One in five Americans with debt believe they will never pay it off

In a CreditCards.com survey reported today, 21% of those with debt predict they will never be rid of it, up from 18% 2014 and 9% in 2013.
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A CreditCards.com representative offers four tips and, as you will immediately recognize, the first two suggestions are very effective ones.  But before I would recommend the other two I’d want to ask a few questions.  With every financial decision, we need to be confident that we’ll actually be in a better position and that the move is something more than just a short-term stress reducer.
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On a more positive note, only eleven percent of Millennials believe that they’ll never be debt-free.  Even though this is 11% more than I would like, it is certainly a thought in the right direction!  Hopefully the 89% will somehow exhibit the financial behaviors that will make it happen.
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Surprising to me is that people ages 30-64 were more likely than average to be carrying holiday debt.  In my opinion, folks in this age group really should know to plan ahead for Christmas spending; it does come up every year.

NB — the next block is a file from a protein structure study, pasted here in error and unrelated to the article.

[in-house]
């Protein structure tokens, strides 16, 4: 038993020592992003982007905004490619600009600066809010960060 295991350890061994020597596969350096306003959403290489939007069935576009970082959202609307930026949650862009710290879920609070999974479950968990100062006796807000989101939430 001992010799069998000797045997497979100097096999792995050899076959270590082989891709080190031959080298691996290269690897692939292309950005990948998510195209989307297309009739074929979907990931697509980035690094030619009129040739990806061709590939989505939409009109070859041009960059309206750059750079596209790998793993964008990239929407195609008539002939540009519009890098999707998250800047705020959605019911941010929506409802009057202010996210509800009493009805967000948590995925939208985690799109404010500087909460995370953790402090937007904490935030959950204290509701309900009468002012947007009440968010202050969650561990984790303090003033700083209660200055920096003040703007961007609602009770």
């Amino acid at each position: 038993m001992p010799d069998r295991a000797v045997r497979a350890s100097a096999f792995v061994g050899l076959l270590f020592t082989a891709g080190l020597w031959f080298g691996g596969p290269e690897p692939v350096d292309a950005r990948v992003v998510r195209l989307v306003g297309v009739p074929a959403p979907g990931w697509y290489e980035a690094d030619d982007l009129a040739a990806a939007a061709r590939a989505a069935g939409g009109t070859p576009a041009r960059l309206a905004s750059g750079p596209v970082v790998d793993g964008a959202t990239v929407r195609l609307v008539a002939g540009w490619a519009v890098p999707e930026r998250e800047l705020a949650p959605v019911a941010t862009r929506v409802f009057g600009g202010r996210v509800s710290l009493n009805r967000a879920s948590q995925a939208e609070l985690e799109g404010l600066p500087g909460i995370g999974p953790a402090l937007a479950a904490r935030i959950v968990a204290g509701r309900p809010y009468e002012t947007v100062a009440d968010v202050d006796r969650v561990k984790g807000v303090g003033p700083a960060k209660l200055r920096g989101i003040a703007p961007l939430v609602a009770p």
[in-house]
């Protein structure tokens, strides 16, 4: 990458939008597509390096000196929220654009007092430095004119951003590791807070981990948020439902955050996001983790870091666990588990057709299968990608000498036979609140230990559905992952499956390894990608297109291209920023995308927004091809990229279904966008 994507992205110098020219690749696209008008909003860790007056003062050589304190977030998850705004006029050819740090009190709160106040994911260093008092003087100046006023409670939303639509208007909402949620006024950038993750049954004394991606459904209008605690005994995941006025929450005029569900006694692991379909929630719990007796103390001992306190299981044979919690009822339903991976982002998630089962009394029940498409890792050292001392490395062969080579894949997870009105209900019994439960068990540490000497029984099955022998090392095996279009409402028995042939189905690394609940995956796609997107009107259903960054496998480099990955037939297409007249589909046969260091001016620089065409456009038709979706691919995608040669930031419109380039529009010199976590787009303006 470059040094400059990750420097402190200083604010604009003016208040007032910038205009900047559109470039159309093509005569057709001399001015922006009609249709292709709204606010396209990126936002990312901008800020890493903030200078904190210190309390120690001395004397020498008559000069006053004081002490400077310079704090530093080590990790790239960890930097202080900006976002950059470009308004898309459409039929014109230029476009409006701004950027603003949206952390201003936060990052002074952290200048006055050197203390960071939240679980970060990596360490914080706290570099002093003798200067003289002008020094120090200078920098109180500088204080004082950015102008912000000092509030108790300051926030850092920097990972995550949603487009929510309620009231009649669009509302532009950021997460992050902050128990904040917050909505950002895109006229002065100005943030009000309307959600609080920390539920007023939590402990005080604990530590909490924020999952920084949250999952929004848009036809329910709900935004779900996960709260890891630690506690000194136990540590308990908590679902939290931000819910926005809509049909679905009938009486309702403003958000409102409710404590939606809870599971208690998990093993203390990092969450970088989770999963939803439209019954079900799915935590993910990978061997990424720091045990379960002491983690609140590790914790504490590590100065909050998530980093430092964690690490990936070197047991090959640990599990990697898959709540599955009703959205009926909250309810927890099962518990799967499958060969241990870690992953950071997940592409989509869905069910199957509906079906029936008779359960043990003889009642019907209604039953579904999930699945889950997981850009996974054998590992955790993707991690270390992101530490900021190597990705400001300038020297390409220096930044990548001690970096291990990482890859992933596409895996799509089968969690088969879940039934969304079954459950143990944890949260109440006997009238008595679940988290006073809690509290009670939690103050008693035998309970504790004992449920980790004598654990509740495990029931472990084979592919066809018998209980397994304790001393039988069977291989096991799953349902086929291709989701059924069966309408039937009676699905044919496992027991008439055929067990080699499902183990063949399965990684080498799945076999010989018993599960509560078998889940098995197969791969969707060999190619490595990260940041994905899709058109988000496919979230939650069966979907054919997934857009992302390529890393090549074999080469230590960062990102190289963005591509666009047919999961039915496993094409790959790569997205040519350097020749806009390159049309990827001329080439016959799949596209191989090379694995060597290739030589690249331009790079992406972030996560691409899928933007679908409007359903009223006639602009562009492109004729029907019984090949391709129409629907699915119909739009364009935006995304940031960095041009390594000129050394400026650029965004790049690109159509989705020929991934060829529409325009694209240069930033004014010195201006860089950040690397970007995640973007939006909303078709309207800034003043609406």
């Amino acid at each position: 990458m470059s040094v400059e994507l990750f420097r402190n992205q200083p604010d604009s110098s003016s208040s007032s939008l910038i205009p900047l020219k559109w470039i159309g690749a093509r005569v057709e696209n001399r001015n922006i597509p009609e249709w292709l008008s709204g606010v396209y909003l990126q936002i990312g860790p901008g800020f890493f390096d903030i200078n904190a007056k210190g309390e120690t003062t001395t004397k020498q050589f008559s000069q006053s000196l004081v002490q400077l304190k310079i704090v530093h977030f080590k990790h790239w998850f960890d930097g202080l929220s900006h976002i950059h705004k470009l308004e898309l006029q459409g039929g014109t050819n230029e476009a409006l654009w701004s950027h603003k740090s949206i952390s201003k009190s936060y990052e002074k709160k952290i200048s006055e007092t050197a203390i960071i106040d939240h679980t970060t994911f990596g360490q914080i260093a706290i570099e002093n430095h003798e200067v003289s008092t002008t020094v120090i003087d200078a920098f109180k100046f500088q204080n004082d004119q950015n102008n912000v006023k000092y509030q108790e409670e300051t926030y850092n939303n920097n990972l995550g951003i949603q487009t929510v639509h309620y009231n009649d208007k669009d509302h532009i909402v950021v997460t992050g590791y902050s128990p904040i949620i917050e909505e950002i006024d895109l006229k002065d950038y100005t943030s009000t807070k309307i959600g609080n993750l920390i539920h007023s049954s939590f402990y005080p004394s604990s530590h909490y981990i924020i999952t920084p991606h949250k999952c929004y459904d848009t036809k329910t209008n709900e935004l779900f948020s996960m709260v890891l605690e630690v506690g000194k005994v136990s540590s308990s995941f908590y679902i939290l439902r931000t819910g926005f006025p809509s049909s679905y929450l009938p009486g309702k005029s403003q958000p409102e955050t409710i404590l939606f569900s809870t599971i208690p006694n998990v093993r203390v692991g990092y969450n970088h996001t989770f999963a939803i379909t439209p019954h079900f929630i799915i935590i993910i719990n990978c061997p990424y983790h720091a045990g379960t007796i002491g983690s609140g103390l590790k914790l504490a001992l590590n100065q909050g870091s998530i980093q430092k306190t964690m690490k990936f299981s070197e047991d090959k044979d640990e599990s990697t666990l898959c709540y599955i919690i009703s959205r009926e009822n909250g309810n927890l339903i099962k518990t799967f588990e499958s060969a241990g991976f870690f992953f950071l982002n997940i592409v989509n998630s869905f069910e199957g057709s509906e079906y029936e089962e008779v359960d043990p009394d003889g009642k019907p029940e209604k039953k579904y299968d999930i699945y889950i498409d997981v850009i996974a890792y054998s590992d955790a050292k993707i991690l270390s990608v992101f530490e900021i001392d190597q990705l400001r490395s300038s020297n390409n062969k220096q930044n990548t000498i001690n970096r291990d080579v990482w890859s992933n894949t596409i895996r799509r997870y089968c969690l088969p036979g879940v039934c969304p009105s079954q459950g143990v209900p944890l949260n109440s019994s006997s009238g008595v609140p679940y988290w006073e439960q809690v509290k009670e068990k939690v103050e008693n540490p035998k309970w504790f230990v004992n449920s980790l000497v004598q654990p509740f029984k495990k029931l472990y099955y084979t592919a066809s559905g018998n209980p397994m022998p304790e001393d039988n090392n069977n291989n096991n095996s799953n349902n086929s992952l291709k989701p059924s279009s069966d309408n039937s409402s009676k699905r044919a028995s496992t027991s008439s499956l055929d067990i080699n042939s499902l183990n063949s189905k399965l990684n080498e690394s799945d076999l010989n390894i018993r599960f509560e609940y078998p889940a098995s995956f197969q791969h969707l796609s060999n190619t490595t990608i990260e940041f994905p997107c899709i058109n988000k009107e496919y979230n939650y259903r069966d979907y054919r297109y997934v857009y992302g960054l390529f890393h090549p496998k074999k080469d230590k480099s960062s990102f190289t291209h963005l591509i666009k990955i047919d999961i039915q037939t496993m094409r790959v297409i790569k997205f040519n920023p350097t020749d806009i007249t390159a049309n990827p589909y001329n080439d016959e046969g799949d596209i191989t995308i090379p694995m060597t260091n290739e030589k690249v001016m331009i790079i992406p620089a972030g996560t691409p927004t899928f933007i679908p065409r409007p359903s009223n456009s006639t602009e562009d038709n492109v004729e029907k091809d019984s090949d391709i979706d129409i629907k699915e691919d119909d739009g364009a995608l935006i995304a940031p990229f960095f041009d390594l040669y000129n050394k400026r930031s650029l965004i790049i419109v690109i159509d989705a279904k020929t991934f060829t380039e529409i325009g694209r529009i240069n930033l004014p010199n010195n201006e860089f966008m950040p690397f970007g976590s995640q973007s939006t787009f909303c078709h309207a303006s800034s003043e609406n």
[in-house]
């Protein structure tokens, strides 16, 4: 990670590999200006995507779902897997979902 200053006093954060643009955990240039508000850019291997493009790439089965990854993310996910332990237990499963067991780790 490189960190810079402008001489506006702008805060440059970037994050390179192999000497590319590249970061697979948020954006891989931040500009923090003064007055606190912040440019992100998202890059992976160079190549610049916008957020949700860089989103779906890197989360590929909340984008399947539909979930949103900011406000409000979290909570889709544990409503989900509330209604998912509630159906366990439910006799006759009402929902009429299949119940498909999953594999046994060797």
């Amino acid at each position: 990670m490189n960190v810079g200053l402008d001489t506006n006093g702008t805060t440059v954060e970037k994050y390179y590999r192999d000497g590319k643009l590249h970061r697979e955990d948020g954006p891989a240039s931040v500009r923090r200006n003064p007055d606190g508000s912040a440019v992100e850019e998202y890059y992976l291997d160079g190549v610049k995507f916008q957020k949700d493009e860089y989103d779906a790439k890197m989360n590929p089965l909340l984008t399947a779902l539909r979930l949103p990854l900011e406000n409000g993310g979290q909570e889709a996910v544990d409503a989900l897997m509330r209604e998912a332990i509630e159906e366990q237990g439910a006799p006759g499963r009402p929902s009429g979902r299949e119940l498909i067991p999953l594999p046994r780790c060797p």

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Of those with holiday debt, about three-quarters said that they expect to pay it off within three months, and 15% said it would take more than six months.
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Every year, credit counseling organizations anticipate a surge in appointments during the first quarter, when things don’t work out as people had hoped.   After all, if an individual doesn’t have the capacity to save up for Christmas, then paying it all off – with added interest – can be very difficult.
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Hope can be an inspiration and can motivate us to action, but without a plan it can leave us worse off than we were before.
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Every one of you enrolled in this course knows more about personal finance that does the average American.
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I wish you the very best!
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– Kurt Burnett

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